In Florida, a child support obligation is primarily dependent upon the reported incomes of the parents and calculated according to the Florida Child Support Guidelines. Florida courts may order an amount of child support that deviates five (5) percent more or less from the guideline amount. To arrive at this amount, courts consider factors such as the needs and standard of living of the child, together with the parents’ financial situation. Florida courts may also adjust the amount of child support by imputing income if a parent is voluntarily not working or otherwise capable of earning more than their current wages.
Concealing income to avoid paying child support is never a recommended course of action for any parent, as both parents have an ongoing duty to support their child regardless of the level of involvement in the child’s life. Sadly, some parents attempt to reduce or eliminate a child support obligation by quitting a job or taking one that pays lower wages. If a spouse proves that the other spouse has changed employment to negatively affect income and avoid paying child support, a court may impute income to this parent.
For a Florida court to impute income simply means to assign income to a parent. In this situation, the court uses an amount higher than what the parent is actually earning for purposes of calculating child support. This is based on the presumption that a parent is capable of earning more than what he or she claims to be earning or capable of earning.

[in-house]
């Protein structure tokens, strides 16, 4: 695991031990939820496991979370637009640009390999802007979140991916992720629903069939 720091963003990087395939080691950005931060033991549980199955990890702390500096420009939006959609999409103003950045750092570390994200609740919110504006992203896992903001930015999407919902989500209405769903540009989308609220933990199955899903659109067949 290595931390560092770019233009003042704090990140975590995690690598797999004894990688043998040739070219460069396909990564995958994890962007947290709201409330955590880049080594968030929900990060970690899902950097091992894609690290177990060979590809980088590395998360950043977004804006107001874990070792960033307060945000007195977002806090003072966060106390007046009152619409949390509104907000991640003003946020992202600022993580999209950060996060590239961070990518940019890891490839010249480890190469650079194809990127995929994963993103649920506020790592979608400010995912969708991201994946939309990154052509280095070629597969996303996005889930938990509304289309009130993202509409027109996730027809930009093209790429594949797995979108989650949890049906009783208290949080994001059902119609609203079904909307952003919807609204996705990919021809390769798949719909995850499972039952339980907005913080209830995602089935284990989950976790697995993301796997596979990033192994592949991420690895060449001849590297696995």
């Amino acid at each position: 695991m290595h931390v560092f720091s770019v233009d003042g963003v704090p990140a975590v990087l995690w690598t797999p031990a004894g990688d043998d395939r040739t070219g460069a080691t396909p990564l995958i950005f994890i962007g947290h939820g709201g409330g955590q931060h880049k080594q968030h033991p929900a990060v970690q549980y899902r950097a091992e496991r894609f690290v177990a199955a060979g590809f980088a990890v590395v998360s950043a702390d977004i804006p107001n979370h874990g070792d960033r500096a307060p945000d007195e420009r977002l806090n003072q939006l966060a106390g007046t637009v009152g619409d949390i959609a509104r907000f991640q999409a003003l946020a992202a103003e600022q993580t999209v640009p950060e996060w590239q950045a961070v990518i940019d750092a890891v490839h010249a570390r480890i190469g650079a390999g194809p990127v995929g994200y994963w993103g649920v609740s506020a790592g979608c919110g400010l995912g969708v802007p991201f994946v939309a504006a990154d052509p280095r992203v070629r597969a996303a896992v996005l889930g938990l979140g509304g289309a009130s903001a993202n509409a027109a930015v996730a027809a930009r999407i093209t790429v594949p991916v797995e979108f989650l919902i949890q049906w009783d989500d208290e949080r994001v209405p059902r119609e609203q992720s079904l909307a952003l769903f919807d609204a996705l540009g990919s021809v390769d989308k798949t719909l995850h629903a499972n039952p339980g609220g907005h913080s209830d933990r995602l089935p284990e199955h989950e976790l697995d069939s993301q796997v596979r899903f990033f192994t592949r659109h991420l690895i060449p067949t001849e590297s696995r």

Pursuant to Fla. Stat. §61.30, a Florida court may not impute income to a parent whose unemployment is involuntary. Imputing income to a parent for the purposes of child support is a two-step process. First, the court must determine whether the parent’s unemployment is voluntary. If so, the court then determines what level of income to impute. Without evidence that a parent is voluntarily unemployed, any imputing of income would be erroneous.
Income is often imputed in cases where a parent understates his or her salary or where the court has determined that a parent could be earning more. Choosing simply not to work, turning down a promotion, reducing work hours, and delaying the receipt of a bonus or commission may all be red flags which allow a court to impute income.
In determining how much income to impute, courts may review pay stubs, previous employment records, and tax returns for the previous 5 years. Other sources of evidence of income are occupational qualifications and Department of Labor Statistics for a parent’s particular job in the local market.
Parents must respect their child support obligations. Contact the Men’s Divorce Law Firm to schedule a consultation with a caring professional, and aggressive advocate for men’s rights in divorce, child timesharing (custody), and paternity matters. Call 321-DIVORCE today to schedule a consultation and follow our Twitter page for more insights about divorce and family law.